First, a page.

Many folks would say that you’re the guy to watch at an Arcade Fire concert. You’re always so animated and running around like a madman. Do you see the performance you offer on stage as a reflection of how much you’re feeling the music as you perform? Is it perhaps a way to provide a little levity to balance things out when the songs are heavy?
First of all, I’m a great believer in physical comedy. I’ve only recently started identifying as a musician. Before that, I just felt like I was an artist or I was a human doing human things. I love physical comedy. I think it’s really primal and really powerful. There’s definitely an aspect of that that I try and bring to my performance. It reminds me of early American film. Those films are full of really stupid jokes but also really meaningful drama. Same with musical theater. There’s something to the absurdity but also the beauty and the craft and the staging. I feel connected to that world, I think.

On this tour, you’re hosting these Disco Town Hall events after select shows, where you bring in local policymakers and activists to discuss issues relevant to the city in question. How did that whole idea come together?
People are talking about politics and policy and what they can do all the time, and so Disco Town Halls felt like a good idea. People are already calling their congressmen and their senators all the time, so I wanted to do these events with an eye towards local issues and local politics, just because the federal side of things is such a goddamn shit-show and it will be for the next little while.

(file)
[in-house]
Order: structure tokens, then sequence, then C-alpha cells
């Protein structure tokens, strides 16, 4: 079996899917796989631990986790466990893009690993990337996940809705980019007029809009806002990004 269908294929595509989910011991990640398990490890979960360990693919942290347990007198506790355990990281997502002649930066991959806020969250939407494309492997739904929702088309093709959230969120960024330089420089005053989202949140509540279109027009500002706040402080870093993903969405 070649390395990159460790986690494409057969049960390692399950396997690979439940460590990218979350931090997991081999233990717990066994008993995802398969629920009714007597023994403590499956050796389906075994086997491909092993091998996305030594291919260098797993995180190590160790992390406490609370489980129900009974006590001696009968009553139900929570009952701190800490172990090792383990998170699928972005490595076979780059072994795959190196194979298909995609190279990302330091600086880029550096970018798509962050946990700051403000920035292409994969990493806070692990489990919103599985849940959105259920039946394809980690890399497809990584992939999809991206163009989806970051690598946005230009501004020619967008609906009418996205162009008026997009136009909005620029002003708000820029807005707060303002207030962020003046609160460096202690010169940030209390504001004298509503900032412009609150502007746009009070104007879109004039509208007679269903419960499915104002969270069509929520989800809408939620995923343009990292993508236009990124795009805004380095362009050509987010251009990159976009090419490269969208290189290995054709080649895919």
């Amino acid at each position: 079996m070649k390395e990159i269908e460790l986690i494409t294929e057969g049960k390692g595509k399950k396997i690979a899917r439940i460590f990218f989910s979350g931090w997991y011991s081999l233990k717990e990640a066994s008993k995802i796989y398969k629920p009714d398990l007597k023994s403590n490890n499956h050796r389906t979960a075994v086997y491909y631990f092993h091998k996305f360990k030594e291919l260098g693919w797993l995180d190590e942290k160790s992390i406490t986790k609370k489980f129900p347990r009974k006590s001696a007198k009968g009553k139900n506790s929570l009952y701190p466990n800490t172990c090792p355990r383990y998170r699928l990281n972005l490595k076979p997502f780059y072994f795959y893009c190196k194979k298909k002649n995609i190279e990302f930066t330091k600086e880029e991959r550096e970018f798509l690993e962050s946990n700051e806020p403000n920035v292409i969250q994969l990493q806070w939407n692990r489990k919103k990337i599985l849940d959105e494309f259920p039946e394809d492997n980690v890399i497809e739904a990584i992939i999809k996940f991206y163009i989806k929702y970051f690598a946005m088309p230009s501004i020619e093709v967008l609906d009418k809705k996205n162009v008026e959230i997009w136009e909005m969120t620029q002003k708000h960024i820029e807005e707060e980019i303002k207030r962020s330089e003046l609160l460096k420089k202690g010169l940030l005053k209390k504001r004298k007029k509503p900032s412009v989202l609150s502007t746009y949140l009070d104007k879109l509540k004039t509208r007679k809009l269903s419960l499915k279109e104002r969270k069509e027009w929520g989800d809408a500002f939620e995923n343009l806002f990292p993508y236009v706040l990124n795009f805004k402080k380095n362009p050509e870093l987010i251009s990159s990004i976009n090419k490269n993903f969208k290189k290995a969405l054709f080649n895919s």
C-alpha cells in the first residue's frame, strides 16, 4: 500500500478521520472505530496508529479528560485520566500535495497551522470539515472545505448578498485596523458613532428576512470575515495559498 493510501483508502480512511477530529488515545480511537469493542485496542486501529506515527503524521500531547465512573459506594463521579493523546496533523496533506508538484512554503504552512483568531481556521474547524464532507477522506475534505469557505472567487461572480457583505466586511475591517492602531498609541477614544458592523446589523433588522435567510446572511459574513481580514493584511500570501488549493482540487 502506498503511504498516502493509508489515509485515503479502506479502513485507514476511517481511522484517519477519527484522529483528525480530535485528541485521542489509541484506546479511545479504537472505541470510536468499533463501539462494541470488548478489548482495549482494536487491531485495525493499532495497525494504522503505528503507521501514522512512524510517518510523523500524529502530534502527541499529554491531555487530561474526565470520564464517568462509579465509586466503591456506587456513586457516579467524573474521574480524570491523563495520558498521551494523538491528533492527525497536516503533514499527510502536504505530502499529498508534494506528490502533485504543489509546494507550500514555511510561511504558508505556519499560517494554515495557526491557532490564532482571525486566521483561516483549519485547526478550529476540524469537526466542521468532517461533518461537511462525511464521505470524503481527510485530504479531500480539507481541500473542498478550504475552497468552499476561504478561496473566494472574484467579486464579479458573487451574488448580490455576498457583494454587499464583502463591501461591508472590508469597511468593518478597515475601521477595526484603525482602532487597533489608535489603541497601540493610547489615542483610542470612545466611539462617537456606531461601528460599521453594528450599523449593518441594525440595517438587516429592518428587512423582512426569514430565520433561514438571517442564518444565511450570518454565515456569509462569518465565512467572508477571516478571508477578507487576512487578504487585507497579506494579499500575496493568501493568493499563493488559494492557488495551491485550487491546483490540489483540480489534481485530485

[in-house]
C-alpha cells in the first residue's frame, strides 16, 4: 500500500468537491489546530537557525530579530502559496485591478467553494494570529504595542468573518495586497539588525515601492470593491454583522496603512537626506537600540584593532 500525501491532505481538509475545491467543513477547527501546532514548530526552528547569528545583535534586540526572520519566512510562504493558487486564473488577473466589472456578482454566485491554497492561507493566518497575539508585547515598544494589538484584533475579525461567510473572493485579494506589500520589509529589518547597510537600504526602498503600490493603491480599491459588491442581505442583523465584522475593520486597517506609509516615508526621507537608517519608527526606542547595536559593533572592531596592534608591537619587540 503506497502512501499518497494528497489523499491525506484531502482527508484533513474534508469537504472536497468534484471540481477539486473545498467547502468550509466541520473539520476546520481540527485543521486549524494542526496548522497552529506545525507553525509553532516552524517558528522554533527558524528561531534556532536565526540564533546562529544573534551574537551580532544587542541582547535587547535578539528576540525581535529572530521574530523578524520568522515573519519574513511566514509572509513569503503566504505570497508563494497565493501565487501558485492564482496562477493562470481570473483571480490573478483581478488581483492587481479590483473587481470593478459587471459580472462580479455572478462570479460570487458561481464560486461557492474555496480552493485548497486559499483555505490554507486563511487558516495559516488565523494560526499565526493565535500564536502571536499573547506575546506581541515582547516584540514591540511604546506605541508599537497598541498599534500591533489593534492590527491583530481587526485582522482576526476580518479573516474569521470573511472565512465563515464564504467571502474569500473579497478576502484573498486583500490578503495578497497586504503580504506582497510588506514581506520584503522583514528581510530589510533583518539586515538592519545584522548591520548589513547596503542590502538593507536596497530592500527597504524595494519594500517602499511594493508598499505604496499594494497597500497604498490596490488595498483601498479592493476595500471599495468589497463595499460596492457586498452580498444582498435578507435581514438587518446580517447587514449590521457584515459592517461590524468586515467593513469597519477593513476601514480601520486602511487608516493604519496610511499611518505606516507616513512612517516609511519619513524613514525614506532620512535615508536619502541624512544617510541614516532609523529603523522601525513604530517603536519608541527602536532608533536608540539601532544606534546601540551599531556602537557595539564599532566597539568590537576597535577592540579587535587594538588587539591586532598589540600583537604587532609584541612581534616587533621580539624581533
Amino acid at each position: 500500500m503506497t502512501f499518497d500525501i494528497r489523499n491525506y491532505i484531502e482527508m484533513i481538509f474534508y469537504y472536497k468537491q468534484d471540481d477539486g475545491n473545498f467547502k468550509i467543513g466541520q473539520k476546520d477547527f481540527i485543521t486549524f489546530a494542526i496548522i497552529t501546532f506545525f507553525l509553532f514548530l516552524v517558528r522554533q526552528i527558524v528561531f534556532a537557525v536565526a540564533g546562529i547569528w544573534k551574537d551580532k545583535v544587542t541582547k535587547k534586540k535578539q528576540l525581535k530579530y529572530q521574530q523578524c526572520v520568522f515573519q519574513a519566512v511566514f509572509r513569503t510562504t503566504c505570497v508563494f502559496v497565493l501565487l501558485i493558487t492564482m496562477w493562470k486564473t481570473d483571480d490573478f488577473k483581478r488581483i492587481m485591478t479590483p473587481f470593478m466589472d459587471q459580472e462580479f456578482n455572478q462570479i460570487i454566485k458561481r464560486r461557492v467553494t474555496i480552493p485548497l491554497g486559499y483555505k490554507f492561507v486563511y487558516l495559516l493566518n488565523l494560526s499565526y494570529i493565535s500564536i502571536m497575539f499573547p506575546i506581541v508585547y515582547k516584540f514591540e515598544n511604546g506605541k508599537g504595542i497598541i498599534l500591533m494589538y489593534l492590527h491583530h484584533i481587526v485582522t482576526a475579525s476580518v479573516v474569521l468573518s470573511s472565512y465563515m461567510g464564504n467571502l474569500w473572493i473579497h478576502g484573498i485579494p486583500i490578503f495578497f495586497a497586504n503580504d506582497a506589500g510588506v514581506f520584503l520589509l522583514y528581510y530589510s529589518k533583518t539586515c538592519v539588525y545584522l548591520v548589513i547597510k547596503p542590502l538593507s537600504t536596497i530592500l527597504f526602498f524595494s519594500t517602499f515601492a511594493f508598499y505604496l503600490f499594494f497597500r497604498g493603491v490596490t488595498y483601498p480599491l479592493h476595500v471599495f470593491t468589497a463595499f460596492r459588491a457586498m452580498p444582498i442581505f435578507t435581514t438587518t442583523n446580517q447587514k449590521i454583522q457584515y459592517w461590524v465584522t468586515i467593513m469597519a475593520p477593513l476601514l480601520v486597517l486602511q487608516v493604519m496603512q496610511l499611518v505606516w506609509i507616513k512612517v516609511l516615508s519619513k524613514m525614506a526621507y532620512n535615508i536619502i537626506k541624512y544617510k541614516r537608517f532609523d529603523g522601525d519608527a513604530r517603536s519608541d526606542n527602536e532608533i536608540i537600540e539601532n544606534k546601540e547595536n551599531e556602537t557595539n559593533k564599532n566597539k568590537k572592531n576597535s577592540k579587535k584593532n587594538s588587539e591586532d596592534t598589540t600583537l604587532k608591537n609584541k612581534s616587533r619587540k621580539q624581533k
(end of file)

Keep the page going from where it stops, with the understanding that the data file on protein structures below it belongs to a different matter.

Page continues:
You recently held one in New York City after your Madison Square Garden show about closing Rikers Island, correct?
Yes, with my city councilman — I live in Brooklyn — and this group, the Katal Center, that’s worked on the #CLOSErikers Campaign. In Tampa, we had one about Florida’s crazy felon disenfranchisement law. Among the organizers there were people who have felony convictions. They’re telling their stories, and I’m like, “Jesus fucking Christ” — but they’re also working to fix it. It’s really inspiring.

On this current tour, Arcade Fire is performing in the round. What has that been like?
You really have to work. There’s no escape. You realize why there’s a back of the stage, so you can like take a break for a second. It’s exciting though, because you have to keep working. You have to work in a different way. You both have to communicate with the crowd differently, because it’s everywhere and you have to address different sides, and the different sides have different personalities. Then you also have to communicate with your bandmates in a different way, because you basically have your back to everyone. You’re not in a line. There’s not like that camaraderie of being in a line where you’re this force pushing outwards. It’s a little more complicated. You have to be looking over your shoulder and really listening and really trying to connect to the music, which is really good, but it’s a spiritual workout as well as a physical one.

Arcade Fire with Angel Olsen, Saturday, Oct. 21, 7:30 p.m. at Oracle Arena, 7000 Coliseum Way, Oakland. $26-$206;